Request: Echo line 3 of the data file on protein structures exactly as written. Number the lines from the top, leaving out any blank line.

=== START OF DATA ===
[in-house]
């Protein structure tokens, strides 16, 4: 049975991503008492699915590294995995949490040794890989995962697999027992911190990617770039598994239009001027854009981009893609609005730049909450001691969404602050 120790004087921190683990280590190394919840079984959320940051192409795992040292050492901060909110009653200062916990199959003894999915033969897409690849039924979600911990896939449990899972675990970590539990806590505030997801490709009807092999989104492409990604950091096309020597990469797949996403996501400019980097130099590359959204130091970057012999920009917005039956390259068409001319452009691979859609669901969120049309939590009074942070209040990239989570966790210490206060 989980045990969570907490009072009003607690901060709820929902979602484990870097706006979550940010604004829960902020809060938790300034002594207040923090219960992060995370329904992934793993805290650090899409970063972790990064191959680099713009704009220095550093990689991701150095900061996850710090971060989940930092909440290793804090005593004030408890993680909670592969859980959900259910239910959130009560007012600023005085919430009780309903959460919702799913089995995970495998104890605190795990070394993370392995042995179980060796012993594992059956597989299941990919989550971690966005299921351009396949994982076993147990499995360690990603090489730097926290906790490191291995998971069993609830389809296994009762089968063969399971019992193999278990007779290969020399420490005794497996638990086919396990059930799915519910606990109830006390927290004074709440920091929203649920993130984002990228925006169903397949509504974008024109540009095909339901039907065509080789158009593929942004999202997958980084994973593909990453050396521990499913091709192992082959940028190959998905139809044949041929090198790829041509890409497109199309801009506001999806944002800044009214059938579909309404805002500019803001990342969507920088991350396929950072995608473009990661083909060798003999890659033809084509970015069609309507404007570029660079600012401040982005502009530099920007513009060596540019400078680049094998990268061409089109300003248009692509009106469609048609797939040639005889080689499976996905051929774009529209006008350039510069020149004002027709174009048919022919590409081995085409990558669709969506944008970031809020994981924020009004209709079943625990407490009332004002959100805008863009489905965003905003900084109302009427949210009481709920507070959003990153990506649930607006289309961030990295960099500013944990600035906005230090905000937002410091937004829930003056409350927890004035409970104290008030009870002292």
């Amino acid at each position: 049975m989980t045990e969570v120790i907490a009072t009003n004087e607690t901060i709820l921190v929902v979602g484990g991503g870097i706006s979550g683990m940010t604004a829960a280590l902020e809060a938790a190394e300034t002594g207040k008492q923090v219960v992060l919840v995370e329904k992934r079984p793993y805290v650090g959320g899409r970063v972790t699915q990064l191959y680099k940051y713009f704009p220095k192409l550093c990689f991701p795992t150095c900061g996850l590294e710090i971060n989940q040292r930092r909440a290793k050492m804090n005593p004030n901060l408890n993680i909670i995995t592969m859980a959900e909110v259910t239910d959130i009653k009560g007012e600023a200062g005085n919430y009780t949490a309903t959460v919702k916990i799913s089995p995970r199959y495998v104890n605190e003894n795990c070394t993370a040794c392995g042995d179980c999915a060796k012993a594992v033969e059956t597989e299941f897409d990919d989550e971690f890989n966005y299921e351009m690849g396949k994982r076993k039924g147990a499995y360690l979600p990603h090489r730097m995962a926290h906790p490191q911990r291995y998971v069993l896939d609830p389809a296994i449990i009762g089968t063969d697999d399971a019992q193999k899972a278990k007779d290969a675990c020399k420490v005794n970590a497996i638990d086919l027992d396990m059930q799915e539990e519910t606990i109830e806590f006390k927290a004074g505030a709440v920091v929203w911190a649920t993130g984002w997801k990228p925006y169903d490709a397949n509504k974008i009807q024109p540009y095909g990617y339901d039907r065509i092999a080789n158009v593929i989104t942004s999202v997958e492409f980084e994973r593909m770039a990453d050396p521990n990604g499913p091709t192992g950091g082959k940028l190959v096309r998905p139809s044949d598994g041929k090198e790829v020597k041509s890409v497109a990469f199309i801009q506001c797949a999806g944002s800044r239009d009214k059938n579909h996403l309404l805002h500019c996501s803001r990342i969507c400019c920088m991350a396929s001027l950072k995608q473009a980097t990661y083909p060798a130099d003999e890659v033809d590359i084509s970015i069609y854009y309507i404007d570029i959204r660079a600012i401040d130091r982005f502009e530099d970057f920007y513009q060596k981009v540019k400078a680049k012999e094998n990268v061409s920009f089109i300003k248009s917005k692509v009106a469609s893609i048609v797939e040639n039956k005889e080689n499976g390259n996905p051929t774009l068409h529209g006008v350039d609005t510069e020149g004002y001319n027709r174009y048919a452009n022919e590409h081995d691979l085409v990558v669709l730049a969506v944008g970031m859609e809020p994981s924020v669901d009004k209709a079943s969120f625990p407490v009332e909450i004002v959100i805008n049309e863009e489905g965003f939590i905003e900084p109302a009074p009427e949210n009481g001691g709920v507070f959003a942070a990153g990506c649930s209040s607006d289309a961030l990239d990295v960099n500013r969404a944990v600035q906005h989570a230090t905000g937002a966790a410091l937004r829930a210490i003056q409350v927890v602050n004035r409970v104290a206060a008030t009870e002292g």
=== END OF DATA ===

């Amino acid at each position: 049975m989980t045990e969570v120790i907490a009072t009003n004087e607690t901060i709820l921190v929902v979602g484990g991503g870097i706006s979550g683990m940010t604004a829960a280590l902020e809060a938790a190394e300034t002594g207040k008492q923090v219960v992060l919840v995370e329904k992934r079984p793993y805290v650090g959320g899409r970063v972790t699915q990064l191959y680099k940051y713009f704009p220095k192409l550093c990689f991701p795992t150095c900061g996850l590294e710090i971060n989940q040292r930092r909440a290793k050492m804090n005593p004030n901060l408890n993680i909670i995995t592969m859980a959900e909110v259910t239910d959130i009653k009560g007012e600023a200062g005085n919430y009780t949490a309903t959460v919702k916990i799913s089995p995970r199959y495998v104890n605190e003894n795990c070394t993370a040794c392995g042995d179980c999915a060796k012993a594992v033969e059956t597989e299941f897409d990919d989550e971690f890989n966005y299921e351009m690849g396949k994982r076993k039924g147990a499995y360690l979600p990603h090489r730097m995962a926290h906790p490191q911990r291995y998971v069993l896939d609830p389809a296994i449990i009762g089968t063969d697999d399971a019992q193999k899972a278990k007779d290969a675990c020399k420490v005794n970590a497996i638990d086919l027992d396990m059930q799915e539990e519910t606990i109830e806590f006390k927290a004074g505030a709440v920091v929203w911190a649920t993130g984002w997801k990228p925006y169903d490709a397949n509504k974008i009807q024109p540009y095909g990617y339901d039907r065509i092999a080789n158009v593929i989104t942004s999202v997958e492409f980084e994973r593909m770039a990453d050396p521990n990604g499913p091709t192992g950091g082959k940028l190959v096309r998905p139809s044949d598994g041929k090198e790829v020597k041509s890409v497109a990469f199309i801009q506001c797949a999806g944002s800044r239009d009214k059938n579909h996403l309404l805002h500019c996501s803001r990342i969507c400019c920088m991350a396929s001027l950072k995608q473009a980097t990661y083909p060798a130099d003999e890659v033809d590359i084509s970015i069609y854009y309507i404007d570029i959204r660079a600012i401040d130091r982005f502009e530099d970057f920007y513009q060596k981009v540019k400078a680049k012999e094998n990268v061409s920009f089109i300003k248009s917005k692509v009106a469609s893609i048609v797939e040639n039956k005889e080689n499976g390259n996905p051929t774009l068409h529209g006008v350039d609005t510069e020149g004002y001319n027709r174009y048919a452009n022919e590409h081995d691979l085409v990558v669709l730049a969506v944008g970031m859609e809020p994981s924020v669901d009004k209709a079943s969120f625990p407490v009332e909450i004002v959100i805008n049309e863009e489905g965003f939590i905003e900084p109302a009074p009427e949210n009481g001691g709920v507070f959003a942070a990153g990506c649930s209040s607006d289309a961030l990239d990295v960099n500013r969404a944990v600035q906005h989570a230090t905000g937002a966790a410091l937004r829930a210490i003056q409350v927890v602050n004035r409970v104290a206060a008030t009870e002292g």